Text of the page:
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ORIGINAL ARTICLE
Year : 2020  |  Volume : 53  |  Issue : 1  |  Page : 14-19

Different results of tracheoplasty for various tracheal diseases


Department of Surgery, Tainan Municipal Hospital, Show Chwan Medical Care Corporation, Tainan, Taiwan

Correspondence Address:
Dr. Ming-Ho Wu
Department of Surgery, Tainan Municipal Hospital, Show Chwan Medical Care Corporation, No. 670 Chunh-Te Rd., Tainan 701
Taiwan
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Source of Support: None, Conflict of Interest: None


DOI: 10.4103/fjs.fjs_120_18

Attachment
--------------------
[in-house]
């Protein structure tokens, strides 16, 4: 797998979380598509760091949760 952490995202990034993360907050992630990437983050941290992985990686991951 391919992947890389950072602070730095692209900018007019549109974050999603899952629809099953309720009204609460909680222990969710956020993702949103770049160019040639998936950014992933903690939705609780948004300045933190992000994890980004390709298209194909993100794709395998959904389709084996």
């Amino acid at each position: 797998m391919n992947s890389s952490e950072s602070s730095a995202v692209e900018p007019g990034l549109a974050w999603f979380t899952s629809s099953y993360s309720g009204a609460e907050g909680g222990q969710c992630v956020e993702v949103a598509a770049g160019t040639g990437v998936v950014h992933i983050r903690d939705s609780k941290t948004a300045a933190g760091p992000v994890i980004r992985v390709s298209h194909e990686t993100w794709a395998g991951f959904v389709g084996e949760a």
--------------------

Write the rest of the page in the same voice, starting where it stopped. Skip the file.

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Background: Tracheoplasty is a challenging surgical procedure for treating tracheal diseases. Preserving the voice and achieving normal breaths are considered favorable results. This article reports the mid-term results of tracheoplasty. Materials and Methods: From July 1988 to June 2018, a total of 91 adults with various tracheal diseases who underwent tracheoplasty were enrolled in this study. Tracheal diseases were divided into two categories. Category 1 was not related to neoplasm and included posttracheostomy or postintubation tracheal stenosis, caustic tracheal stricture, tuberculous tracheal stenosis, and congenital tracheal stenosis. Category 2 was related to neoplasm and included tracheal neoplasm and tracheal invasion by thyroid cancer or esophageal cancer. The surgical procedures mainly involved segmental resection of the trachea, telescopic anastomosis following a middle split of thyroid-cricoid cartilage, spiral tracheoplasty, and slide tracheoplasty. Results: One hospital death (1.1%) occurred. Favorable results of tracheoplasty were 81.3% (74/91). The failure rate of tracheoplasty was higher in Category 1 (24.2%, 15/62) than Category 2 (3.6%, 1/28). The subglottic involvement also induced a higher failure rate of tracheoplasty (35.3%, 6/17 vs. 13.7%, 10/73). However, the multivariate logistic regression model demonstrated that the category of tracheal disease and subglottis involvement did not statistically significant induce surgical failure of tracheoplasty. Sixteen (17.6%) patients had surgical failure resulted from anastomotic leaks, regrowth of granulation, or subglottic involvement. Conclusions: Carefully evaluating the tracheal lesions and selecting the appropriate surgical procedure can yield favorable results of tracheoplasty.


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